11.26.2017

listening to joni: #1: joni mitchell (song to a seagull)

This is my first post in my re-listen to the music of Joni Mitchell in chronological order of album release. These posts come with all kinds of disclaimers, chiefly that I don't know what I'm doing.

I wanted to write about the two Reckless Daughter books before starting on these posts, but I'm ready to move on to the second album, and haven't yet finished the books. So here we go.

* * * *

Joni Mitchell (Song to a Seagull), 1968

Song to a Seagull, front cover
I hadn't listened to this album in a very long time -- probably not since childhood. I am the youngest of three siblings, and got into music much earlier than my peers, listening to anything my older siblings had. My sister and I adored Joni and listened to her obsessively. Of course in the present, all the songs came back to me immediately (long-term memory is amazing) and I knew many of the lyrics.

The songs on this album hang together as a whole, which was very common in those days. The album is also thematically divided by sides: "Part I: I Came to the City", and "Part II: Out of the City and Down to the Seaside".

Joni Mitchell's early music is usually referred to as folk or folk rock. As I listened to this album over the past weeks, I kept thinking, This is not folk. There is nothing folk music about it. I was glad to see my view validated by Joni herself: in the anthology, in separate interviews over much of her career, Joni insists that she never recorded folk music. At the start of her career, she performed folk music in clubs and at festivals, but once she recorded her own music, it was never folk. But, she says, she looked the part -- female, long hair, acoustic guitar -- and no one knew what else to call her music, so they slapped on the folk label. Twenty, 30, and 40 years later, journalists were still referring to her as "folk music turned jazz singer" and the like.

Full cover, opened to show back (left) and front (right)
I read various descriptions of what comprises folk, folk-rock or folk revival, but didn't find any clear definition. To my own ears, folk and folk rock music usually have fairly simple lyrics, simple guitar chords, basic melodies (often a stock melody used for many different songs) and are full of repetitive choruses or refrains. Taken together, these elements make folks songs easy for anyone to play and conducive to sing-alongs -- hence folk, which means people.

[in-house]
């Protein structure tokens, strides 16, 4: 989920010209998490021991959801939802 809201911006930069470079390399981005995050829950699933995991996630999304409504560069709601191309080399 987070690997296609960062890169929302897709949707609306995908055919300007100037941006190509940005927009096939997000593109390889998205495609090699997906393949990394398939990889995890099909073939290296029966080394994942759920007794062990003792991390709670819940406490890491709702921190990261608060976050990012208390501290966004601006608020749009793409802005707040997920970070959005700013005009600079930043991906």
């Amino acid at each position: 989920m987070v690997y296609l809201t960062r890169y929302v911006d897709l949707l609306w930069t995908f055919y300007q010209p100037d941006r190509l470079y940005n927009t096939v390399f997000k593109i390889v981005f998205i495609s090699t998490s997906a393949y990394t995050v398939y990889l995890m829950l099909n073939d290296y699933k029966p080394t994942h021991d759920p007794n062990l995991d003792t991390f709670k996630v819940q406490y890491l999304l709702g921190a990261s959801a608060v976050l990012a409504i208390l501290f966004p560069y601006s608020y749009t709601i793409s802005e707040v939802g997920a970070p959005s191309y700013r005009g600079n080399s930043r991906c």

Song to a Seagull has none of those elements. Musically, Joni is already using the open tunings for which she will become famous, her playing already distinctively Joni. The melodies are complex and often unpredictable -- or almost nonexistent. The lyrics are dense and intricate.

Repeated refrains or choruses are absent, too. In most songs, the closest thing to a refrain is one repeated line -- "And she's so busy being free" (Cactus Tree) or "My dreams with the seagulls fly / Out of reach out of cry" (Song to a Seagull) or "All his seadreams come to me" (The Dawntreader) -- or a line that changes a bit in each stanza -- "We have a rocking chair" (Sistowbell Lane) or "Red is..., Green is...." (Marcie). "Night in the City" has an actual refrain, but Joni's impossibly high notes render it impossible for most singalongs.

The most quintessential Joni song on this album is also, for me, its best song: "Cactus Tree". It is only 1967, and Joni is already exploring what would become one of her central themes: the conflict between love and freedom. Each time the line repeats -- "she was off somewhere being free" -- it is sung with more urgency. In the Reckless Daughter anthology, every review mentioned this song. Many critics hear it as laced with regret, but I hear it as a wistful understanding. It is also a bold disruption of the popular image of women waiting for men to settle down and marry them.

After three stanzas about the different men who court her, the song turns to the woman herself.

Inside Cover
There's a lady in the city
And she thinks she loves them all
There's the one who's thinking of her
And the one who sometimes calls
There's the one who writes her letters
With his facts and figures scrawl
She has brought them to her senses
They have laughed inside her laughter
Now she rallies her defences
For she fears that one will ask her
For eternity
And she's so busy being free

The woman is full of love, but she knows that commitment, for her, will be poison. Perhaps the next, final verse signals a tinge of regret, as she describes the woman's heart "as full and hollow as a cactus tree" -- not exactly an image of warmth and comfort. (This is the first of many cacti in Joni's songs.) But the cactus is also strong, a survivor, and the heart is not only hollow, it is also full. She knows "they will lose her if they follow". She knows herself well, so she "rallies her defences".